OBJECTIVE: To examine changes in cooking and dietary behaviors and health outcomes following participation in A Taste of African Heritage, a culinary heritage cooking course.
DESIGN: One group, pre-post program design, surveys, and physical assessments.
SETTING: Community centers, churches, health care settings, homes, and housing complexes.
PARTICIPANTS: Participants (n = 586, 84% women) were recruited by partner organizations from 2013-2018 across 21 states and the District of Columbia.
INTERVENTION(S): A 6-week cooking curriculum that teaches history, nutrition, and cooking techniques to reconnect participants with the vibrant, healthy traditions of the African Diaspora.
MAIN OUTCOME MEASURE(S): Weekly frequency of cooking, food group intake, and exercise assessed by surveys, measured weight, waist circumference, and blood pressure.
ANALYSIS: Linear and logistic mixed-effects models with random intercepts for participant and teacher, sex and site type as covariates comparing pre-post physical measurements and binary behavioral outcomes, P < 0.0033 for statistical significance after Bonferroni correction.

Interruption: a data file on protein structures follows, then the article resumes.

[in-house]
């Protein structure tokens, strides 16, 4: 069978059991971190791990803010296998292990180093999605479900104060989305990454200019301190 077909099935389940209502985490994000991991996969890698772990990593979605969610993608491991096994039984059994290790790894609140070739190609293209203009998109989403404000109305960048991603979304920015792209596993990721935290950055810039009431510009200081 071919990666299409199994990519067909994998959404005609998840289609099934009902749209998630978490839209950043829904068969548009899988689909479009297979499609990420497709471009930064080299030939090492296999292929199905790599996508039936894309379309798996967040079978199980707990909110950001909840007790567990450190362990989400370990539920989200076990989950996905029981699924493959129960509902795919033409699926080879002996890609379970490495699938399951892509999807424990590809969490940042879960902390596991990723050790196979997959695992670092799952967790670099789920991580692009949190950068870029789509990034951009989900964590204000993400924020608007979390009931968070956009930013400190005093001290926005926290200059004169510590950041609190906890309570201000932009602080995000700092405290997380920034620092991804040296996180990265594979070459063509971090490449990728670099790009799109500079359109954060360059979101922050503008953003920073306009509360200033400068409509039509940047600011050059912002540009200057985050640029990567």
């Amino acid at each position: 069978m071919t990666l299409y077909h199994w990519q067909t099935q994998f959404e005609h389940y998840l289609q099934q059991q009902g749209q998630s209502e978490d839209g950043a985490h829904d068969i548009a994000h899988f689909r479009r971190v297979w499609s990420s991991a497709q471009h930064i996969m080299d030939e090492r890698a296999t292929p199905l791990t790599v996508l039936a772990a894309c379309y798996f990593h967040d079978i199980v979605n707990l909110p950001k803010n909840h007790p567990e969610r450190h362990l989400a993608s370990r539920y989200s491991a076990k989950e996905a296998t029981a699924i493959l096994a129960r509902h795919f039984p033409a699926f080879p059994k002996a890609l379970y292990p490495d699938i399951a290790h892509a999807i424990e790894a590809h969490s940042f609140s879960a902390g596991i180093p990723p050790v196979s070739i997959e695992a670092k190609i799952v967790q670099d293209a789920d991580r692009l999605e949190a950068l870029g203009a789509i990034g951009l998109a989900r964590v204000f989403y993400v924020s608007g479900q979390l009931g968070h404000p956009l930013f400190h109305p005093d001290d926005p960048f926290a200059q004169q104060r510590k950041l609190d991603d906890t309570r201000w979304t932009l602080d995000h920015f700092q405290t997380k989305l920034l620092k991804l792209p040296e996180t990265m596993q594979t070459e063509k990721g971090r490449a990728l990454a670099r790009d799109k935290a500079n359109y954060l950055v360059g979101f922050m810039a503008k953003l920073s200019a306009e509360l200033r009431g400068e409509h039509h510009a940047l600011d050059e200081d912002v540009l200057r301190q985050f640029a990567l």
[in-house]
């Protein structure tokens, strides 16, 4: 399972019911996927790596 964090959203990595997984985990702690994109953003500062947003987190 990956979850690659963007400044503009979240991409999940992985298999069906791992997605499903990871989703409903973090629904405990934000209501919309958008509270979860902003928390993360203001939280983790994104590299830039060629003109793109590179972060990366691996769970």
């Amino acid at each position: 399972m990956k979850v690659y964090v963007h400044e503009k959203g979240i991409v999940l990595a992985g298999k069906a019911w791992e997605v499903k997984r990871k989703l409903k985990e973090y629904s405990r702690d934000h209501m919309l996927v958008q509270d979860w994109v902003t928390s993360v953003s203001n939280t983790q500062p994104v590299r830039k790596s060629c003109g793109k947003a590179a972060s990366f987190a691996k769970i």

RESULTS: Intake frequencies of fruit, vegetable, and greens and exercise frequency were improved from preprogram to postprogram (all P < 0.0021). Weight, waist circumference, and systolic blood pressure were also improved from preprogram to postprogram (all P <0.0001).
CONCLUSIONS AND IMPLICATIONS: Participation in A Taste of African Heritage was associated with positive behavior changes and health outcomes. Integrating cultural heritage and behaviors are positive components to connect participants to healthy old ways or traditions.
Bibliographical noteFunding Information:
Research reported in this publication was supported by the National Center for Advancing Translational Sciences of the National Institutes of Health Award Number UL1-TR002494. The content is solely the responsibility of the authors and does not necessarily represent the official views of the National Institutes of Health.
© 2021 The Authors
- African culinary heritage
- cooking curriculum
- eating patterns
PubMed: MeSH publication types
- Journal Article
- Research Support, N.I.H., Extramural